The science behind aquaplaning
This dangerous skidding is caused by the action (or inaction) of key forces
At slower speeds the tyres are able to shift the water away from the surface of the road and the surface of the wheel.
Full road contact
At slower speeds the tyres manage to keep in full contact with the road so the driver can manoeuvre safely through the wet conditions.
At moderate speeds the tyres are still able to move most of the water and, while traction is reduced, grip remains.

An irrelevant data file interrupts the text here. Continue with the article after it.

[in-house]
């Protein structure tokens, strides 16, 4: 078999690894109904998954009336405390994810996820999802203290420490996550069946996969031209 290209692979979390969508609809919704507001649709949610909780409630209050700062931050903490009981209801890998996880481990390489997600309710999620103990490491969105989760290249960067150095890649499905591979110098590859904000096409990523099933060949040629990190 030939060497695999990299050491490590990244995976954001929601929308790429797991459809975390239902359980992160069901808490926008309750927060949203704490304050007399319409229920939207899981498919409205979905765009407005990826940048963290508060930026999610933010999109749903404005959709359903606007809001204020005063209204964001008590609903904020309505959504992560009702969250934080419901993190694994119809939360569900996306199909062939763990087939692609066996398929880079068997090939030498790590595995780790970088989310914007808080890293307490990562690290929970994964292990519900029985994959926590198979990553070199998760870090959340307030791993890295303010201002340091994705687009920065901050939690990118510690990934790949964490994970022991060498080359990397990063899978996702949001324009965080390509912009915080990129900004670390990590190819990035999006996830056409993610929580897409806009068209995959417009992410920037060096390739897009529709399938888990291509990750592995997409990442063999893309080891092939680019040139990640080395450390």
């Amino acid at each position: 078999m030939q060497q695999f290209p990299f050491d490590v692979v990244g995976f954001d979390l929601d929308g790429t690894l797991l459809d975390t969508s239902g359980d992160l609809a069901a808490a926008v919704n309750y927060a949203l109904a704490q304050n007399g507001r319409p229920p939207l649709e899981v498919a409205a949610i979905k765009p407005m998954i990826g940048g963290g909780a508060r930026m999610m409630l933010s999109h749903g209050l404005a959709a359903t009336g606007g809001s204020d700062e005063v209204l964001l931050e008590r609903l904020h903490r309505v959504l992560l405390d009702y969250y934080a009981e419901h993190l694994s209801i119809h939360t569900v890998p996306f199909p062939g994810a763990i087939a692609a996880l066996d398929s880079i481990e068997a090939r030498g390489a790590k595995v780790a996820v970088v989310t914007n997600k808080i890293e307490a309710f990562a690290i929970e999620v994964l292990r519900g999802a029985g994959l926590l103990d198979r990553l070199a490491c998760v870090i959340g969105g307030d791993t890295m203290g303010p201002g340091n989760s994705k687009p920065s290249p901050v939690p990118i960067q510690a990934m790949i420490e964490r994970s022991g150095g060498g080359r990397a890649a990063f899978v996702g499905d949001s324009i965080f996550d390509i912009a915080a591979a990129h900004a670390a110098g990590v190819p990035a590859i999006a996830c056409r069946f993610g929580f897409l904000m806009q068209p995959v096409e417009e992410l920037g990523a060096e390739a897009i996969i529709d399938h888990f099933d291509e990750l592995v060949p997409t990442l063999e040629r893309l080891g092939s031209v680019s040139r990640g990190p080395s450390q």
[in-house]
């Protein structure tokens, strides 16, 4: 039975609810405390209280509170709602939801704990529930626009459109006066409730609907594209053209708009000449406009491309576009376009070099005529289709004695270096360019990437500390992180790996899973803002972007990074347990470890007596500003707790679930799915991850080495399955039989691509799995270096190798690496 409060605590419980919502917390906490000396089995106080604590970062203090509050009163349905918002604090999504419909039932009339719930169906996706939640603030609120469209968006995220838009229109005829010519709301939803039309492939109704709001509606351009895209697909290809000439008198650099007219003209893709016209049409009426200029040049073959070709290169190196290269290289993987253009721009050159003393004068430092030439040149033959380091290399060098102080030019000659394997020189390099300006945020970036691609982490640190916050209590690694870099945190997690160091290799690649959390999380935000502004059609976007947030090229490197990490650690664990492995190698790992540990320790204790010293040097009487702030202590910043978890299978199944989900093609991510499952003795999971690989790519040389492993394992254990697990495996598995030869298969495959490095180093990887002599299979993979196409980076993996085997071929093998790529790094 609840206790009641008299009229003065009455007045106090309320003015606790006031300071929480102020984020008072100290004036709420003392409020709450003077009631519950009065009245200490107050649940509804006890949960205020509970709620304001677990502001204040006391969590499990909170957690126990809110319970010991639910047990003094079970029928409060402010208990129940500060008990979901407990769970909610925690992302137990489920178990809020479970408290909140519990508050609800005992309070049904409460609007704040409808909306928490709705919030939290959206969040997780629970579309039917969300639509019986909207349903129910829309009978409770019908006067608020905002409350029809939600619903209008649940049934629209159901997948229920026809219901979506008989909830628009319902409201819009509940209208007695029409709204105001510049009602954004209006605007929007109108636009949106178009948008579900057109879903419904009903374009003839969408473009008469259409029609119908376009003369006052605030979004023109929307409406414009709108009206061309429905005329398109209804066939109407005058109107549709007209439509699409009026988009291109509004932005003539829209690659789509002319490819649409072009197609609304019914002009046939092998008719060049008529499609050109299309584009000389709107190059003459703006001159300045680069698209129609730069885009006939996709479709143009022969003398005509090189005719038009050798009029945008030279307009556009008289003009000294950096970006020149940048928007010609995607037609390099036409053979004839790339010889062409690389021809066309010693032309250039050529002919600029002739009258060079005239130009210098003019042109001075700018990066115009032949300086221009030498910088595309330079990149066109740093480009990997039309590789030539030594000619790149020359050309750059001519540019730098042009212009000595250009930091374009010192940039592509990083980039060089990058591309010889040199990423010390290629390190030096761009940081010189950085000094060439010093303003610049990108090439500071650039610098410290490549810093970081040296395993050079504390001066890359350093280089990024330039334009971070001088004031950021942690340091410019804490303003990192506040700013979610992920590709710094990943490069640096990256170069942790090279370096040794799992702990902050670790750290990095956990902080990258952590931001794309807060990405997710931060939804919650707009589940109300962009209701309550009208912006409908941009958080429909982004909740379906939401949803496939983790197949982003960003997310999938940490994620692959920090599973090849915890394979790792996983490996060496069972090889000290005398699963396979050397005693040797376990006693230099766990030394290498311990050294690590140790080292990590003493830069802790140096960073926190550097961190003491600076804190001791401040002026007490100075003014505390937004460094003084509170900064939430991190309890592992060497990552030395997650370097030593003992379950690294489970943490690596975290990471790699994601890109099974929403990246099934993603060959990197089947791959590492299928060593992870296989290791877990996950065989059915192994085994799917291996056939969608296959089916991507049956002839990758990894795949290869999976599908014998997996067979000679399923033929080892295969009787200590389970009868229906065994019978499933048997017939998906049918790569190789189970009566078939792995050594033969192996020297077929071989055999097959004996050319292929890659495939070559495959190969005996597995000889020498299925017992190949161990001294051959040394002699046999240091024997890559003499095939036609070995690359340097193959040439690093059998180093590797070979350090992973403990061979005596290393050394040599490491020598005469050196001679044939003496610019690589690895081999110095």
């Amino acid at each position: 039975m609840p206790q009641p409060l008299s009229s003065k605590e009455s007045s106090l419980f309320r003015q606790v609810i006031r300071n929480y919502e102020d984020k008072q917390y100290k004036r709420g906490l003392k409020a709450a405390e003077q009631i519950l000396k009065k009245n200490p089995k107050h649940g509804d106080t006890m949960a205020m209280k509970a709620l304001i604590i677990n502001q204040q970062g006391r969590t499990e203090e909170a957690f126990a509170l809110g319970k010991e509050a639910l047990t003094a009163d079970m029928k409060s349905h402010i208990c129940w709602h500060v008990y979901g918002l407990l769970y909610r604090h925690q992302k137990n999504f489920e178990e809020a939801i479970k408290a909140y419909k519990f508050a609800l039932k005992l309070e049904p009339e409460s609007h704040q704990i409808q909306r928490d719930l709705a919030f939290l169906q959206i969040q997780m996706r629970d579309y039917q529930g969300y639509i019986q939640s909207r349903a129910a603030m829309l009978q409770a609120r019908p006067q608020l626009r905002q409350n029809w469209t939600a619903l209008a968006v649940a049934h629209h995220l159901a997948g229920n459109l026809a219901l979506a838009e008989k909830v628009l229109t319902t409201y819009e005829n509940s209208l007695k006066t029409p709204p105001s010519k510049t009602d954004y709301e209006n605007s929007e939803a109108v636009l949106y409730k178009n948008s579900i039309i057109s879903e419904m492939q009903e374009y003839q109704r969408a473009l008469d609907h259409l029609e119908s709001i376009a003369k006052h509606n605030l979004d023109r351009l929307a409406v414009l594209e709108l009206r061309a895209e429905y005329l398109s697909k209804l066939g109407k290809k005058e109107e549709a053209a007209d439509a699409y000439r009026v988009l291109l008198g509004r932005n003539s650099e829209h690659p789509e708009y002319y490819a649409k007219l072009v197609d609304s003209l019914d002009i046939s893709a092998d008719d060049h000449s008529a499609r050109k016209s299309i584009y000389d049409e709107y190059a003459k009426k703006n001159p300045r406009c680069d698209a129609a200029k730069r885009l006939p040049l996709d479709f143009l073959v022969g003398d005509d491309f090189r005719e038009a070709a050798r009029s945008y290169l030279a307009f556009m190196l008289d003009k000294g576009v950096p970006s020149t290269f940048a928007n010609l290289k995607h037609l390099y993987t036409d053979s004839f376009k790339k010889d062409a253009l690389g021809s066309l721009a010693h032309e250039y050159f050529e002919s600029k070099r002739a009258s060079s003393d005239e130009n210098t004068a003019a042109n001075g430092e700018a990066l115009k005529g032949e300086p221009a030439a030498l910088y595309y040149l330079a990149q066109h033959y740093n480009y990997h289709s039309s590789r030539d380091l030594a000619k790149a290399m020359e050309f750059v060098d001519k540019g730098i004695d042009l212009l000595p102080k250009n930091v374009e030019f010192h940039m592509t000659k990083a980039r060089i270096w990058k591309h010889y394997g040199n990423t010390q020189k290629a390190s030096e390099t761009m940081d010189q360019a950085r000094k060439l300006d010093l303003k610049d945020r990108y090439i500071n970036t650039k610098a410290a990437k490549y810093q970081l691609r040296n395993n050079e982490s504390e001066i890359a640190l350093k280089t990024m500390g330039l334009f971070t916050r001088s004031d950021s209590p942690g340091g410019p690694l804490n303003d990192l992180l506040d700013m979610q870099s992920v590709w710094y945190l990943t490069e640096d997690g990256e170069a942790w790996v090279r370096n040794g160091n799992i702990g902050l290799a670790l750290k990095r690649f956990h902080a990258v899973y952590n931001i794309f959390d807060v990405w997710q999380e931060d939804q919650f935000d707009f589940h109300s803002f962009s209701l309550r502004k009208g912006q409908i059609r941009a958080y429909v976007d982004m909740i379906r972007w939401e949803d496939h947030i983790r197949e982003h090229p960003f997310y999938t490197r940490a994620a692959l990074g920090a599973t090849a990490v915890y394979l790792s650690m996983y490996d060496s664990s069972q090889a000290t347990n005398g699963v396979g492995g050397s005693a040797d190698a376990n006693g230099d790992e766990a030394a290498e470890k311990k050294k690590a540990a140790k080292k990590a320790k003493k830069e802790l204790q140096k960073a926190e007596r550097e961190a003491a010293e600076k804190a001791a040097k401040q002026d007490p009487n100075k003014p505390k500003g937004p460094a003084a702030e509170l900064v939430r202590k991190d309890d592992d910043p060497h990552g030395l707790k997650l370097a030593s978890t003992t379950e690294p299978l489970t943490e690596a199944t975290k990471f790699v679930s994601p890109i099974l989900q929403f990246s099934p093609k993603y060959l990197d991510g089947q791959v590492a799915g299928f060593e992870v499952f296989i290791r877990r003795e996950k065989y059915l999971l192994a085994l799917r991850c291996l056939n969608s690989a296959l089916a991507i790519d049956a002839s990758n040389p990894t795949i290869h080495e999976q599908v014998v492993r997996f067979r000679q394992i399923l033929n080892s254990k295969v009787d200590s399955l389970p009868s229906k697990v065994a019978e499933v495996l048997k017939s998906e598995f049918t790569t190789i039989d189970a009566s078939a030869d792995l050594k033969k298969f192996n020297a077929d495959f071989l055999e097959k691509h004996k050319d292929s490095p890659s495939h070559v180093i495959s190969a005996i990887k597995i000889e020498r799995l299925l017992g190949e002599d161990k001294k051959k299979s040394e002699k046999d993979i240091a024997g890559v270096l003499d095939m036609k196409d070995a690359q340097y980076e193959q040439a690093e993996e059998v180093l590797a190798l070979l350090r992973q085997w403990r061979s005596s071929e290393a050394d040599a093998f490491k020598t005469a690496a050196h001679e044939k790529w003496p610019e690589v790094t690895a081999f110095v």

Reduced road contact
Reduced road contact can result in some loss of control and may cause a vehicle to slide around a bit.
At higher speeds the treads on tyres are unable to shift the water between the tyre and the road, causing the tyres to lose all traction and the driver to lose control of the vehicle.
When the water isn’t removed by the tyres the pressure increases in front of the tyres as it gathers there instead. Eventually the water wedges underneath the tyre, lifting the vehicle and causing it to glide along the road.